October 16, 2013
The same group of cyber criminals responsible for LexisNexis, NW3C, and Adobe breaches also had stolen data that belongs to PR Newswire. Partial website source code and configuration data along with a database of PR Newswire customers was found on the same server where Adobe System’s source code was located.
Cleverly disguised as an image, an archive of PR Newswire was found on hackers’ repository server. The database date appears to be from March 8, 2013 but it is unclear yet if the breach had happened at the same time or at a later date as the archive was created on April 22, 2013.
While we are presently unaware of any deviant abuse of the stolen data, this breach casts a number of questions about the intentions of the hackers. Given the financial motivation of this hackers’ group, PR Newswire is an unlikely target and it might have been a target of opportunity.
On the other hand, considering criticality of major announcements done through PR Newswire, it is possible that savvy malicious individuals might use unannounced press releases or even manipulate major announcements to gain a competitive financial edge on the stock market.
Hold Security worked with journalist Brian Krebs who contacted PR Newswire to alert them of the breach.
October 17, 2013
Hold Security’s Deep Web Monitoring confirms today that PR Newswire was not a random target for the hackers. There is evidence, dated February 13, 2013, of a large-scale attack targeting PR Newswire’s multiple networks hitting over 2,000 IP addresses using ColdFusion exploits. The attack was sourced from a different server also used by the same group of hackers. If this attack resulted in a breach, it is possible that the hackers had access to PR Newswire infrastructure longer than previously thought.
October 3, 2013
Hold Security’s newly announced Deep Web Monitoring Program working with journalist Brian Krebs informed Adobe Systems Incorporated that source code for their flagship products has been found on servers of known hackers responsible for breaches of LexisNexis, Kroll, NW3C, and many other sites.
Over 40 Gigabytes in encrypted archives have been discovered on a hackers' server that appear to contain source code of such products as Adobe Acrobat Reader, Adobe Acrobat Publisher, and the Adobe ColdFusion line of products. It appears that the breach of Adobe's data occurred in early August of this year but it is possible that the breach was ongoing earlier. While it is unclear at this time how the hackers obtained the source code and whether they analyzed or used it for malicious purposes, it appears that the data was taken and viewed by unauthorized individuals.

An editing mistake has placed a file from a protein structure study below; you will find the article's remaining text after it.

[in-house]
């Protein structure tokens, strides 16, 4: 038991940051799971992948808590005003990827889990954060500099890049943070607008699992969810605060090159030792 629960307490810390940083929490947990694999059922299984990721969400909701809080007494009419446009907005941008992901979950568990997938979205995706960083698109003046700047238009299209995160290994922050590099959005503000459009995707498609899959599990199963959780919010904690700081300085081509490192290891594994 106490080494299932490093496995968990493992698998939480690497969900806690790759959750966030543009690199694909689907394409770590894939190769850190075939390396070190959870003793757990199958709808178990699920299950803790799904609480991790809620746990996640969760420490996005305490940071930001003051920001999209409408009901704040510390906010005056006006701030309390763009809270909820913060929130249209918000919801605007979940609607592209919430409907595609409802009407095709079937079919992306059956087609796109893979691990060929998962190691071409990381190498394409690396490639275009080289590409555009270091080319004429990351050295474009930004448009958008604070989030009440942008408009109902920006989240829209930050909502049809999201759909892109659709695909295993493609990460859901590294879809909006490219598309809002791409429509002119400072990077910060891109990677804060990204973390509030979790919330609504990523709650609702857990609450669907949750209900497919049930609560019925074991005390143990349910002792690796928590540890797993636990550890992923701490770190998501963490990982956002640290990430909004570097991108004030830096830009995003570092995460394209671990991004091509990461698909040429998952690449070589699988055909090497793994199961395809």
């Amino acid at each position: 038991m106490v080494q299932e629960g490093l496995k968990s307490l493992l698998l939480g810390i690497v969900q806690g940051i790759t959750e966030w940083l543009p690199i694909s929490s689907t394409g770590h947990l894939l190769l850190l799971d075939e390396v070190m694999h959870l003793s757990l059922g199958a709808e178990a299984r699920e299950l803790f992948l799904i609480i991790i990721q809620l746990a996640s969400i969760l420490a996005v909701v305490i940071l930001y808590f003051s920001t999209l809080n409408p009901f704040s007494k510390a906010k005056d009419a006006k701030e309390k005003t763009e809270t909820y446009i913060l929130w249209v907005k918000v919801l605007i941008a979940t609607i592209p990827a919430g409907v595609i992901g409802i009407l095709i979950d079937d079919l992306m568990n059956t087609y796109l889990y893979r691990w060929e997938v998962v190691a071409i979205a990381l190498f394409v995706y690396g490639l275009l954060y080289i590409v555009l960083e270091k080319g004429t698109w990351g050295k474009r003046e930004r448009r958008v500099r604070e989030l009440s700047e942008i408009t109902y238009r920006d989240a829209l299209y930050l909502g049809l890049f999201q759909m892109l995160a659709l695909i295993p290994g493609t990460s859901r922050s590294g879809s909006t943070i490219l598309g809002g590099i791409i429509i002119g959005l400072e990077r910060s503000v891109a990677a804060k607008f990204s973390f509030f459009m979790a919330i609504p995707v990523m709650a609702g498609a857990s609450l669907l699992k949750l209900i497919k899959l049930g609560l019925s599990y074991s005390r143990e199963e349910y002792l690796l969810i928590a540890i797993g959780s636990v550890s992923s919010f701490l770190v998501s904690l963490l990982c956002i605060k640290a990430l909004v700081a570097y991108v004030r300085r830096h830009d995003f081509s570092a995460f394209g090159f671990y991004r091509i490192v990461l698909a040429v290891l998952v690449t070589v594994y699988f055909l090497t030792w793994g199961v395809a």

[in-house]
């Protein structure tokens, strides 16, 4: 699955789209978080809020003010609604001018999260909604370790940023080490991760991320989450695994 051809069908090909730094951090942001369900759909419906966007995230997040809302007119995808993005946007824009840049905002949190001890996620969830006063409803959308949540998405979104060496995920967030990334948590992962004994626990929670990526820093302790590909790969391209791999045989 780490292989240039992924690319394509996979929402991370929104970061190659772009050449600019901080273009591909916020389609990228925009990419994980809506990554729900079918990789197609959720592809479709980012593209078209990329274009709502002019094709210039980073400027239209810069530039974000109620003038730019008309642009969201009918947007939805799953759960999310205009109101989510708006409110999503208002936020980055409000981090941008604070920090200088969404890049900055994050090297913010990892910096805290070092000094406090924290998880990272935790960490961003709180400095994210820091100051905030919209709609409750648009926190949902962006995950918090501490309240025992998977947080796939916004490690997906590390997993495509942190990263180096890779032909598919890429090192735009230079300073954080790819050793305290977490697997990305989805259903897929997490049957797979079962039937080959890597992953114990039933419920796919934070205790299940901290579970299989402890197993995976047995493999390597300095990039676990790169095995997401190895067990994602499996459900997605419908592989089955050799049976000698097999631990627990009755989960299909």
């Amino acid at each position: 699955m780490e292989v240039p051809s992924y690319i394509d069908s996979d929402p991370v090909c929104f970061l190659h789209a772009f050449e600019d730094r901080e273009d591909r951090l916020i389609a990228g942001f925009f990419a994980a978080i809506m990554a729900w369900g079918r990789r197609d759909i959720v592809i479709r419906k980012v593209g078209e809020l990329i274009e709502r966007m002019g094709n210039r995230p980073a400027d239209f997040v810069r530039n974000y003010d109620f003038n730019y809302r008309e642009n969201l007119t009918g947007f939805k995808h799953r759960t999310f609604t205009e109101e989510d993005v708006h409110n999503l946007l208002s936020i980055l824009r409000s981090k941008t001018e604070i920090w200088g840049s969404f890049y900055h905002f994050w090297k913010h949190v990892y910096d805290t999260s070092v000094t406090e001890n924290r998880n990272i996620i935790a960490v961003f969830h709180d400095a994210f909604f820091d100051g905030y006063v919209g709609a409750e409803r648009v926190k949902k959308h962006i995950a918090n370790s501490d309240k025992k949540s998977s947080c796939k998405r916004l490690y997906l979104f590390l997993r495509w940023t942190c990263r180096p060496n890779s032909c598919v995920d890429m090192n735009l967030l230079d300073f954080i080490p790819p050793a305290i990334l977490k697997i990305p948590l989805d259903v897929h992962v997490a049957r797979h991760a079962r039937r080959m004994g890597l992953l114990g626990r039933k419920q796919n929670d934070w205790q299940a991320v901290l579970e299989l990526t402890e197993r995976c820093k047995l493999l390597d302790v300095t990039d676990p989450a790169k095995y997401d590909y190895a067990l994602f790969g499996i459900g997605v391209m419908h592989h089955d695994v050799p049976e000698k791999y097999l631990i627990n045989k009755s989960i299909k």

This breach poses a serious concern to countless businesses and individuals. Adobe products are installed on most end-user devices and used on many corporate and government servers around the world. While we are not aware of specific use of data from the source code, we fear that disclosure of encryption algorithms, other security schemes, and software vulnerabilities can be used to bypass protections for individual and corporate data. Effectively, this breach may have opened a gateway for new generation of viruses, malware, and exploits.
About Hold Security
Hold Security’s Incident Response and Investigation Practice worked on numerous breaches where the clues and extrapolations of vital data about the perpetrators, information about the breach, and even the stolen data has been found in the “dark corners of the Internet”. Through our numerous resources, we continuously monitor underground forum communications, chat channels, and data exchanges between the most notorious cyber criminals. This “Deep Web Monitoring” service has been very successfully utilized by our existing customers as an extra value.
Today, with the news of Data Broker Giants Hacked by ID Theft Service and Hold Security investigators’ contributions to the story, we are proud to announce the first public offering of our Deep Web Monitoring services to select customers.
Here are some statistical facts about the Deep Web Data gathered just in the past few months:
Approximately 70 million e-mail addresses stolen by spammers, hackers, and botnets. Most of them accompanied with passwords.
30,000 compromised systems from around the world
200,000 stolen financial accounts
Hundreds of zero-day exploits and malware
Dozens of botnet controllers
Over 4,000 cyber-criminals’ dossiers updated
We can help you to find out who is targeting or exploiting data of your company, your employees, or your customers! We can help you identify many zero-day threats before they do any damage!